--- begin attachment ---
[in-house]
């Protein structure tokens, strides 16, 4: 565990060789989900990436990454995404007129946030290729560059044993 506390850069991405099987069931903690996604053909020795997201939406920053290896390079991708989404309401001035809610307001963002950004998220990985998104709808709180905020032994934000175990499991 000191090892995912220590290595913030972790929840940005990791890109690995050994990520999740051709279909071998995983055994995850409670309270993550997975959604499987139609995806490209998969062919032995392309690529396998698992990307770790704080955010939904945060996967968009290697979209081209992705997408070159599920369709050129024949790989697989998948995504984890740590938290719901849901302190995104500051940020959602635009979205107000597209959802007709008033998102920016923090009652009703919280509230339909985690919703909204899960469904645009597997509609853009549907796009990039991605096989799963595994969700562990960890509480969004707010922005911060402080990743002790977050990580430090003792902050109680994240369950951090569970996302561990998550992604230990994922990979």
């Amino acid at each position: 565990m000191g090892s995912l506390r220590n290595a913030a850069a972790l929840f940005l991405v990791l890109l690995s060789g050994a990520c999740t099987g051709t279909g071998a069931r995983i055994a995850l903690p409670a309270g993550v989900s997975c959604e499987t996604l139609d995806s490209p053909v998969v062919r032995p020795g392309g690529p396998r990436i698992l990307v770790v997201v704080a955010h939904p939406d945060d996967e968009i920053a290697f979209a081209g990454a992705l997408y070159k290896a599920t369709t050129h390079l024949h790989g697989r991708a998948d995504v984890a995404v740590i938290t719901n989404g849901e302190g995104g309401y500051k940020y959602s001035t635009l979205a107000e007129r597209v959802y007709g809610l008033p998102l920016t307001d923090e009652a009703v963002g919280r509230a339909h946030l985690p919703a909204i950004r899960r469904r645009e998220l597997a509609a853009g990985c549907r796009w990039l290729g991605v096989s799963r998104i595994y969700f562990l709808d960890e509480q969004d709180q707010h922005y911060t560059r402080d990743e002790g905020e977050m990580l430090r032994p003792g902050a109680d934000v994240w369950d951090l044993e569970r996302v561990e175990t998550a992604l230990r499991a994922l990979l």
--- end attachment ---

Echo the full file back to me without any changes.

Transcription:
[in-house]
């Protein structure tokens, strides 16, 4: 565990060789989900990436990454995404007129946030290729560059044993 506390850069991405099987069931903690996604053909020795997201939406920053290896390079991708989404309401001035809610307001963002950004998220990985998104709808709180905020032994934000175990499991 000191090892995912220590290595913030972790929840940005990791890109690995050994990520999740051709279909071998995983055994995850409670309270993550997975959604499987139609995806490209998969062919032995392309690529396998698992990307770790704080955010939904945060996967968009290697979209081209992705997408070159599920369709050129024949790989697989998948995504984890740590938290719901849901302190995104500051940020959602635009979205107000597209959802007709008033998102920016923090009652009703919280509230339909985690919703909204899960469904645009597997509609853009549907796009990039991605096989799963595994969700562990960890509480969004707010922005911060402080990743002790977050990580430090003792902050109680994240369950951090569970996302561990998550992604230990994922990979």
């Amino acid at each position: 565990m000191g090892s995912l506390r220590n290595a913030a850069a972790l929840f940005l991405v990791l890109l690995s060789g050994a990520c999740t099987g051709t279909g071998a069931r995983i055994a995850l903690p409670a309270g993550v989900s997975c959604e499987t996604l139609d995806s490209p053909v998969v062919r032995p020795g392309g690529p396998r990436i698992l990307v770790v997201v704080a955010h939904p939406d945060d996967e968009i920053a290697f979209a081209g990454a992705l997408y070159k290896a599920t369709t050129h390079l024949h790989g697989r991708a998948d995504v984890a995404v740590i938290t719901n989404g849901e302190g995104g309401y500051k940020y959602s001035t635009l979205a107000e007129r597209v959802y007709g809610l008033p998102l920016t307001d923090e009652a009703v963002g919280r509230a339909h946030l985690p919703a909204i950004r899960r469904r645009e998220l597997a509609a853009g990985c549907r796009w990039l290729g991605v096989s799963r998104i595994y969700f562990l709808d960890e509480q969004d709180q707010h922005y911060t560059r402080d990743e002790g905020e977050m990580l430090r032994p003792g902050a109680d934000v994240w369950d951090l044993e569970r996302v561990e175990t998550a992604l230990r499991a994922l990979l």